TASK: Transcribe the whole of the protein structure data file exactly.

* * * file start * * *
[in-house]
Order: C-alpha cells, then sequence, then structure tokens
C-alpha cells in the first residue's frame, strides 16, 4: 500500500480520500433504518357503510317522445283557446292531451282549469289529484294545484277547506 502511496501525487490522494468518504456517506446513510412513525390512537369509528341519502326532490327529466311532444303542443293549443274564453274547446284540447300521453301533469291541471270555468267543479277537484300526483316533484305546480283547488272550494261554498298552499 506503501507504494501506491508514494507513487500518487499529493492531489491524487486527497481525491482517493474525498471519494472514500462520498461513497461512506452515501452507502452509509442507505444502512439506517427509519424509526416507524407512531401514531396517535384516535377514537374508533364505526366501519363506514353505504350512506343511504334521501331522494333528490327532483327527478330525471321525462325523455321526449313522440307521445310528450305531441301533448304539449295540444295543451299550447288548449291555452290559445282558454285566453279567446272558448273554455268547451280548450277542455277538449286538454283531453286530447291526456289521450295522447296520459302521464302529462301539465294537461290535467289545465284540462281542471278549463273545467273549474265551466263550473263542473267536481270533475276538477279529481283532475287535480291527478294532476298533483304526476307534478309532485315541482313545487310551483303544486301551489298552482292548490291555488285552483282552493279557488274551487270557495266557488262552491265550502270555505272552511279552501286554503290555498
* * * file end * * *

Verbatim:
[in-house]
Order: C-alpha cells, then sequence, then structure tokens
C-alpha cells in the first residue's frame, strides 16, 4: 500500500480520500433504518357503510317522445283557446292531451282549469289529484294545484277547506 502511496501525487490522494468518504456517506446513510412513525390512537369509528341519502326532490327529466311532444303542443293549443274564453274547446284540447300521453301533469291541471270555468267543479277537484300526483316533484305546480283547488272550494261554498298552499 506503501507504494501506491508514494507513487500518487499529493492531489491524487486527497481525491482517493474525498471519494472514500462520498461513497461512506452515501452507502452509509442507505444502512439506517427509519424509526416507524407512531401514531396517535384516535377514537374508533364505526366501519363506514353505504350512506343511504334521501331522494333528490327532483327527478330525471321525462325523455321526449313522440307521445310528450305531441301533448304539449295540444295543451299550447288548449291555452290559445282558454285566453279567446272558448273554455268547451280548450277542455277538449286538454283531453286530447291526456289521450295522447296520459302521464302529462301539465294537461290535467289545465284540462281542471278549463273545467273549474265551466263550473263542473267536481270533475276538477279529481283532475287535480291527478294532476298533483304526476307534478309532485315541482313545487310551483303544486301551489298552482292548490291555488285552483282552493279557488274551487270557495266557488262552491265550502270555505272552511279552501286554503290555498